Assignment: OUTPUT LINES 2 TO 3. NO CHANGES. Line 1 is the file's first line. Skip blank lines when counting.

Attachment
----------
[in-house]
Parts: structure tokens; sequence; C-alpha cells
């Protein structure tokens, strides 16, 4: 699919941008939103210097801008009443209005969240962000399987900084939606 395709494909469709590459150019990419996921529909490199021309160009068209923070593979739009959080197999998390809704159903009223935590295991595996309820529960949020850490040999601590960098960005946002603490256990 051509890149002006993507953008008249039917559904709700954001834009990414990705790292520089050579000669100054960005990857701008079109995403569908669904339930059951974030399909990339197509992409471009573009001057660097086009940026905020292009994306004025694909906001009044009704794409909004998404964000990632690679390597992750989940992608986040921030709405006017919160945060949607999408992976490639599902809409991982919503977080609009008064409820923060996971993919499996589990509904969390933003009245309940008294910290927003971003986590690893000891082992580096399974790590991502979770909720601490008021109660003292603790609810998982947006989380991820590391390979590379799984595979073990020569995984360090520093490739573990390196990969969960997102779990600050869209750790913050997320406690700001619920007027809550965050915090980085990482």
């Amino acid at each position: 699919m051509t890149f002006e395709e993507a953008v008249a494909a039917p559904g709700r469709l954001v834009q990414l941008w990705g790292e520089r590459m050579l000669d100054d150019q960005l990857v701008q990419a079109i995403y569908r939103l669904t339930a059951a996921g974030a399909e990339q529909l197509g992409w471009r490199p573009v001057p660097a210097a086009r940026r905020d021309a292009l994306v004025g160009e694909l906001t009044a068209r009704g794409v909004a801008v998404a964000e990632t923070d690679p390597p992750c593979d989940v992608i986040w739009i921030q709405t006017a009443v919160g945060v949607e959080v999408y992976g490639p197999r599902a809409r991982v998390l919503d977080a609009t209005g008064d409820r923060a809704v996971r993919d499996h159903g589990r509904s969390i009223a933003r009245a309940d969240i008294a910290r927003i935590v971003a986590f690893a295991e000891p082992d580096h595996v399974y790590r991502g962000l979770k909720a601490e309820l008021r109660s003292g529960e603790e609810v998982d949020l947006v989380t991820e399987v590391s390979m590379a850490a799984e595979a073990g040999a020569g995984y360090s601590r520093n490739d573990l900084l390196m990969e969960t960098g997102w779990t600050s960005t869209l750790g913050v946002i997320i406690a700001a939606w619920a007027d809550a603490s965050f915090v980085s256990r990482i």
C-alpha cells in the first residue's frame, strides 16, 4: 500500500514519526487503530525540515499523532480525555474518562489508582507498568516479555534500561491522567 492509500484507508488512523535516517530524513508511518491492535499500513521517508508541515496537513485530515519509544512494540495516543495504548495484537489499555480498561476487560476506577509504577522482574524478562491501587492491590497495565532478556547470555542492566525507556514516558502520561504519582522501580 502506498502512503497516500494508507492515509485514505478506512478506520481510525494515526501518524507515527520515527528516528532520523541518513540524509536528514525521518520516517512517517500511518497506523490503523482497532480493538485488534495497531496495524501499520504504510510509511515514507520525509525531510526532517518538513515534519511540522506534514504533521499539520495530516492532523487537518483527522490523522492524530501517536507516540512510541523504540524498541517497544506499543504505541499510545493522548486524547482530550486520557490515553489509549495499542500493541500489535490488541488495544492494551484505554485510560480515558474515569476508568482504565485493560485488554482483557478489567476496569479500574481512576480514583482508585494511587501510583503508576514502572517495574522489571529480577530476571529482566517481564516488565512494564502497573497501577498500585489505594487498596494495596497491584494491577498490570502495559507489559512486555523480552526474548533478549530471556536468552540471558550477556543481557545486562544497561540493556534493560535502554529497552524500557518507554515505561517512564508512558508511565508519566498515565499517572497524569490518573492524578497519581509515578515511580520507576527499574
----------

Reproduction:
Parts: structure tokens; sequence; C-alpha cells
């Protein structure tokens, strides 16, 4: 699919941008939103210097801008009443209005969240962000399987900084939606 395709494909469709590459150019990419996921529909490199021309160009068209923070593979739009959080197999998390809704159903009223935590295991595996309820529960949020850490040999601590960098960005946002603490256990 051509890149002006993507953008008249039917559904709700954001834009990414990705790292520089050579000669100054960005990857701008079109995403569908669904339930059951974030399909990339197509992409471009573009001057660097086009940026905020292009994306004025694909906001009044009704794409909004998404964000990632690679390597992750989940992608986040921030709405006017919160945060949607999408992976490639599902809409991982919503977080609009008064409820923060996971993919499996589990509904969390933003009245309940008294910290927003971003986590690893000891082992580096399974790590991502979770909720601490008021109660003292603790609810998982947006989380991820590391390979590379799984595979073990020569995984360090520093490739573990390196990969969960997102779990600050869209750790913050997320406690700001619920007027809550965050915090980085990482």